Enemy Aliens: The Internment of Italian Migrants in Australia During the Second World War

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Enemy Aliens: The Internment of Italian Migrants in Australia During the Second World War

Preface by James Franklin

The Internment of Italian Australians:
A perspective from Melbourne, Victoria - Cate Elkner

Internments in Australia during World War Two: Life histories of citizenship and exclusion
- Ilma Martinuzzi O'Brien

Tales of internment: The story of Andrea La Macchia - Gaetano Rando

Archbishop Mannix and Italian Relief
Anthony Cappello

ISBN: 0975801503
Binding: Paperback
Pages:  81 pages
Price: $19.95

Following Italy's declaration of war on Britain and France on June 10th 1940, the Australian authorities carried out the biggest round-up of civilians of an Italian descent. These people, because of their background, now became enemy aliens. These four essays tell of their plight, from Melbourne to North Queensland and Newcastle, and of those who worked in their defence against the injustices of the internment policy. 

REVIEWED IN JULY 2006, by Don Dignan

Third generation Italo- Australians are both unfortunate and fortunate.

They are unfortunate because almost all of them have completely lost the language of their grandmothers. They are fortunate because they are not bedevilled by the identity problems that the second generation suffered, particularly in the pre–1970s period when Australian assimilationist attitudes were very strong, often to the point of cruel intolerance. They have become doubly fortunate as the trend to uncover their ethnic roots has become socially fashionable, and more and more of them are learning the language of their first generation forebear(s) although it is standard Italian rather than one of the many languages of geographical Italy.

These two recent acquisitions to our library in different ways illustrate this phenomenon, and it is encouraging and hopeful to note the emergence of small publishers like Connor Court who are willing to take the risk of supporting italoaustralian literature with or without the financial support from the interested family as in this first case or generous benefactors as in the second.

Reference to the lamentable internment episode in Australia’s ethnically prejudiced history brings us to the second title also worthily accepted as a financial risk by Connor Court. It comprises a number of biographical vignettes of internment experiences. Here we select two for comment, partly because they are Queensland experiences, on which too little up to now has been written, but also because their Innisfail-born authoress, Ilma Martinuzzi O’Brien is undertaking with financial support from the Australian Research Council a full-scale research study of the internment episode, which should well complement Margaret Bevege’s 1993 monograph Behind Barbed Wire. From the two individual experiences two facets are extracted for noting: the first because, though tragic, it was ludicrous.; the second because it was nastily scandalous.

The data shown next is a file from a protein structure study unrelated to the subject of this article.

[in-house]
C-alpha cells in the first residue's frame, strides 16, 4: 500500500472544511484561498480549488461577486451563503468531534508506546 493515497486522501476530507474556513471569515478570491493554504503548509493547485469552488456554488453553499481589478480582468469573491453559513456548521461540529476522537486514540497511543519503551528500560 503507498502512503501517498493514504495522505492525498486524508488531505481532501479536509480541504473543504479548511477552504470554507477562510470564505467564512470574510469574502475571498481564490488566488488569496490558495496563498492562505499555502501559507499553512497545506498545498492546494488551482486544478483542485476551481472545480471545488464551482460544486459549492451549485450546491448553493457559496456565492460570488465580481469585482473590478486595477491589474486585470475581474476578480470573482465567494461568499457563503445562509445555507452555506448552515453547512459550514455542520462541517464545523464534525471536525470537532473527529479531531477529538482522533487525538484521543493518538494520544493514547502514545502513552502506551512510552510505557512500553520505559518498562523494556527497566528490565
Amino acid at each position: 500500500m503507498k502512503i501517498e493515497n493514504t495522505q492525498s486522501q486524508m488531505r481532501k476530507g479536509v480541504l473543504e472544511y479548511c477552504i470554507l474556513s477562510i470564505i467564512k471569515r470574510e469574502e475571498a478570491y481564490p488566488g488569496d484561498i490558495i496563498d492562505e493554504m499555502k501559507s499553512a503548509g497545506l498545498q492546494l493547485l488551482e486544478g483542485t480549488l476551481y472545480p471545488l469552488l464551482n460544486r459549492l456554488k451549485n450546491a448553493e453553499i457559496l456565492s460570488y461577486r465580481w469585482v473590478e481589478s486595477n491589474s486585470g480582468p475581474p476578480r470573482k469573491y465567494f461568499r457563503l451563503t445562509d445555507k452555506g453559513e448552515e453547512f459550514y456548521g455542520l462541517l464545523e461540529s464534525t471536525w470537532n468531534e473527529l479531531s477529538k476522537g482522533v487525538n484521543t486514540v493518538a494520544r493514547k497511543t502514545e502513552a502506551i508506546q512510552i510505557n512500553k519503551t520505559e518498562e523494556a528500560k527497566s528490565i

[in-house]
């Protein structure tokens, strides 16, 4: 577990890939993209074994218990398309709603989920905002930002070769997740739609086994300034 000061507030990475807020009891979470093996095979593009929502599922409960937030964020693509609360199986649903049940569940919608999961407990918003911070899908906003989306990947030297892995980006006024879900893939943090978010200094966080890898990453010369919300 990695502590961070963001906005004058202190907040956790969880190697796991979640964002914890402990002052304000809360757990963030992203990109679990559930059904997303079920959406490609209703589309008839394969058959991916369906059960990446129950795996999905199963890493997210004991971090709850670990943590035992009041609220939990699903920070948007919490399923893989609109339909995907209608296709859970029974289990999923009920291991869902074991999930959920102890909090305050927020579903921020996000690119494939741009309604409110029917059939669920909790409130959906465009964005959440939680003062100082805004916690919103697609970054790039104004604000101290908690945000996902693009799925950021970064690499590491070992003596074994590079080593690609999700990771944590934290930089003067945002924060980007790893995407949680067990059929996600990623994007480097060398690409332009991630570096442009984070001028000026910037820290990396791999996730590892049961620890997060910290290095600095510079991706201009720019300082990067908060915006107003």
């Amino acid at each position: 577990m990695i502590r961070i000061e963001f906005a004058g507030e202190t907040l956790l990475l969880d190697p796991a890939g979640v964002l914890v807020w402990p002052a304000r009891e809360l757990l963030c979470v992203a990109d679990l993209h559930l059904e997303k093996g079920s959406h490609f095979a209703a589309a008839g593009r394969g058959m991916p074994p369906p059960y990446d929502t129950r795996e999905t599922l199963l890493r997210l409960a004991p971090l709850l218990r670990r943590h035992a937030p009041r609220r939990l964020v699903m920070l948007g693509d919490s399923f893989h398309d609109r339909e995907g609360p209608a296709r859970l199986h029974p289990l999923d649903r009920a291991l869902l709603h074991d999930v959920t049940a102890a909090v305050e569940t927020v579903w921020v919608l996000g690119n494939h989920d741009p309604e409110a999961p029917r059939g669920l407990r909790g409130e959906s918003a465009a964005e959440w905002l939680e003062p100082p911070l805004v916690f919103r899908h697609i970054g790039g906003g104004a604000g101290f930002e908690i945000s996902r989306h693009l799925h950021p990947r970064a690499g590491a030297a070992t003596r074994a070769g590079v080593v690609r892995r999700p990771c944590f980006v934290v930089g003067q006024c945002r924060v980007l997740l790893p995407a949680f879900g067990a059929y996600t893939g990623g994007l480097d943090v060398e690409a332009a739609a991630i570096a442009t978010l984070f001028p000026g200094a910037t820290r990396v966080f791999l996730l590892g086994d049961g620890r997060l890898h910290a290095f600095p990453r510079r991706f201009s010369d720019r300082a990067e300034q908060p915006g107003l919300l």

Ilma’s father, Alfio Martinuzzi, was Australian born but categorized as Italian and as a guilty Italian because of his friendly associations with naturalized or unnaturalized italo-australians who were interned. Also he had worked for the Shell Oil Company and so was a security risk because he would know where the oil dumps were. It made no difference when he told the appeals tribunal that anyone could see these clearly from a train window. Then there was Giuseppe Cantamessa of Ingham, who came to Australia from Piedmont in 1907, was naturalized in 1913 and had lived continuously in this country for 33 years. However, by the 1930s he had become very prominent in
the district socially, industrially and politically. He represented the A.W.U dominated Australian Labor Party on the shire
council, which earned him few friends among propertied Anglophones but also branded him as a Fascist per se by the

Herbert River District’s numerous Communist activists in the ranks of the canecutters and sugar mill workers. But his greatest sin had been to set up an Italian canecutters’ association in an effort to secure fairer treatment for them in the face of the British Preference League, which had established high percentile discrimination against non-British canecutters, and this definition also included naturalized italo-australian cutters. Three and a half years of soul-destroying internment of a man who was so clearly very Australian for 33 years hastened his early death in 1947 at the age of 55 years.

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